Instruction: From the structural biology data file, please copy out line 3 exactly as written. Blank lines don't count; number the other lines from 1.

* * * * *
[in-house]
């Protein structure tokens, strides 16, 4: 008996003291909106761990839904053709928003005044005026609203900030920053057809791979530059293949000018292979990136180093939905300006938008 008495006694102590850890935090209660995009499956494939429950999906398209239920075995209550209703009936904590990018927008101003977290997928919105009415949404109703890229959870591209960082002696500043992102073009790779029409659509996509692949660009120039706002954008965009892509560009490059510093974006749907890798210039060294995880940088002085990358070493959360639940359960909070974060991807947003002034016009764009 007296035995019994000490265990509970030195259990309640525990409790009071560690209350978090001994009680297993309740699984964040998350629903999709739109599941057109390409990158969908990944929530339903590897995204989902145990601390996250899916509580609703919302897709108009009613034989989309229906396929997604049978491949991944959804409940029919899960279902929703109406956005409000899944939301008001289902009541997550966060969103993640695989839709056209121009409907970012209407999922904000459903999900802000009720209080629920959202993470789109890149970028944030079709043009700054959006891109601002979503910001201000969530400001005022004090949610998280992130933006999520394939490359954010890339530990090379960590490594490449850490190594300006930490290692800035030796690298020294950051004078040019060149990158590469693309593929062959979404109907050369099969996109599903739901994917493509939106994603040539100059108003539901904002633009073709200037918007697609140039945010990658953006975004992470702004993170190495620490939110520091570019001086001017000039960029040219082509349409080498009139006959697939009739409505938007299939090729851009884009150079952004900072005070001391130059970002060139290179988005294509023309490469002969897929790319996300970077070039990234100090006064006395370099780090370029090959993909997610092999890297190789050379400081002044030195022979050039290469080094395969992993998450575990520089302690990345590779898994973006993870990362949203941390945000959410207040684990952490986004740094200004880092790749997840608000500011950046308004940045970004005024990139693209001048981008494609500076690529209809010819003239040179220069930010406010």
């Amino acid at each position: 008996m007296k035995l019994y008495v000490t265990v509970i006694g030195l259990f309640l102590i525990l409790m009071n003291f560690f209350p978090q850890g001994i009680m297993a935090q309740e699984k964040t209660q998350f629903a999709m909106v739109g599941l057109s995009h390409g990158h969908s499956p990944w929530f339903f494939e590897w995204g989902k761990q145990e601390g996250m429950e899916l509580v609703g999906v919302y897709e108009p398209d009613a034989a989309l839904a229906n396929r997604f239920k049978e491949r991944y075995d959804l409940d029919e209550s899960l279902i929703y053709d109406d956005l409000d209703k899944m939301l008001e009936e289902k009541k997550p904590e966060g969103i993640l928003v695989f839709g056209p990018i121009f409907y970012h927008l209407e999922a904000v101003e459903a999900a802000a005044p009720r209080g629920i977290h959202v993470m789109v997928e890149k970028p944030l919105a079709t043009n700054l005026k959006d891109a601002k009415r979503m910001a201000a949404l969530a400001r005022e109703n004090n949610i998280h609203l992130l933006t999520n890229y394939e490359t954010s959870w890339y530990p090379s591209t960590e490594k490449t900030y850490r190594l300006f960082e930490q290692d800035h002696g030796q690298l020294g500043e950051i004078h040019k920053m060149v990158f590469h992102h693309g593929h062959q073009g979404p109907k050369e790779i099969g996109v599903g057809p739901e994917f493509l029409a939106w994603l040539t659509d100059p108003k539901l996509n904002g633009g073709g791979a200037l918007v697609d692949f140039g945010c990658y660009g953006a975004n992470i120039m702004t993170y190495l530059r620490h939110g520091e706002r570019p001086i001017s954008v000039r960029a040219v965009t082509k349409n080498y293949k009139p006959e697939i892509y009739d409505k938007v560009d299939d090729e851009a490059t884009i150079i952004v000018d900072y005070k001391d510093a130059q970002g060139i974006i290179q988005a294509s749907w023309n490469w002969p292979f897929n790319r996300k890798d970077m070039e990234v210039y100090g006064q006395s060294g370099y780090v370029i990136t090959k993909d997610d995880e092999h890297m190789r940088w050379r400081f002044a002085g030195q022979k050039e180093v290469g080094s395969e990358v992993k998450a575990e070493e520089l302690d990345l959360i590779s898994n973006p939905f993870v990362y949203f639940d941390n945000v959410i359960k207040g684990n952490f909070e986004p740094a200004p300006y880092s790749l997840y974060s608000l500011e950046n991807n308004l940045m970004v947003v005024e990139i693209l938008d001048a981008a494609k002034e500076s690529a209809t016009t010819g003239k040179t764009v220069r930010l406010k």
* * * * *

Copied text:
């Amino acid at each position: 008996m007296k035995l019994y008495v000490t265990v509970i006694g030195l259990f309640l102590i525990l409790m009071n003291f560690f209350p978090q850890g001994i009680m297993a935090q309740e699984k964040t209660q998350f629903a999709m909106v739109g599941l057109s995009h390409g990158h969908s499956p990944w929530f339903f494939e590897w995204g989902k761990q145990e601390g996250m429950e899916l509580v609703g999906v919302y897709e108009p398209d009613a034989a989309l839904a229906n396929r997604f239920k049978e491949r991944y075995d959804l409940d029919e209550s899960l279902i929703y053709d109406d956005l409000d209703k899944m939301l008001e009936e289902k009541k997550p904590e966060g969103i993640l928003v695989f839709g056209p990018i121009f409907y970012h927008l209407e999922a904000v101003e459903a999900a802000a005044p009720r209080g629920i977290h959202v993470m789109v997928e890149k970028p944030l919105a079709t043009n700054l005026k959006d891109a601002k009415r979503m910001a201000a949404l969530a400001r005022e109703n004090n949610i998280h609203l992130l933006t999520n890229y394939e490359t954010s959870w890339y530990p090379s591209t960590e490594k490449t900030y850490r190594l300006f960082e930490q290692d800035h002696g030796q690298l020294g500043e950051i004078h040019k920053m060149v990158f590469h992102h693309g593929h062959q073009g979404p109907k050369e790779i099969g996109v599903g057809p739901e994917f493509l029409a939106w994603l040539t659509d100059p108003k539901l996509n904002g633009g073709g791979a200037l918007v697609d692949f140039g945010c990658y660009g953006a975004n992470i120039m702004t993170y190495l530059r620490h939110g520091e706002r570019p001086i001017s954008v000039r960029a040219v965009t082509k349409n080498y293949k009139p006959e697939i892509y009739d409505k938007v560009d299939d090729e851009a490059t884009i150079i952004v000018d900072y005070k001391d510093a130059q970002g060139i974006i290179q988005a294509s749907w023309n490469w002969p292979f897929n790319r996300k890798d970077m070039e990234v210039y100090g006064q006395s060294g370099y780090v370029i990136t090959k993909d997610d995880e092999h890297m190789r940088w050379r400081f002044a002085g030195q022979k050039e180093v290469g080094s395969e990358v992993k998450a575990e070493e520089l302690d990345l959360i590779s898994n973006p939905f993870v990362y949203f639940d941390n945000v959410i359960k207040g684990n952490f909070e986004p740094a200004p300006y880092s790749l997840y974060s608000l500011e950046n991807n308004l940045m970004v947003v005024e990139i693209l938008d001048a981008a494609k002034e500076s690529a209809t016009t010819g003239k040179t764009v220069r930010l406010k």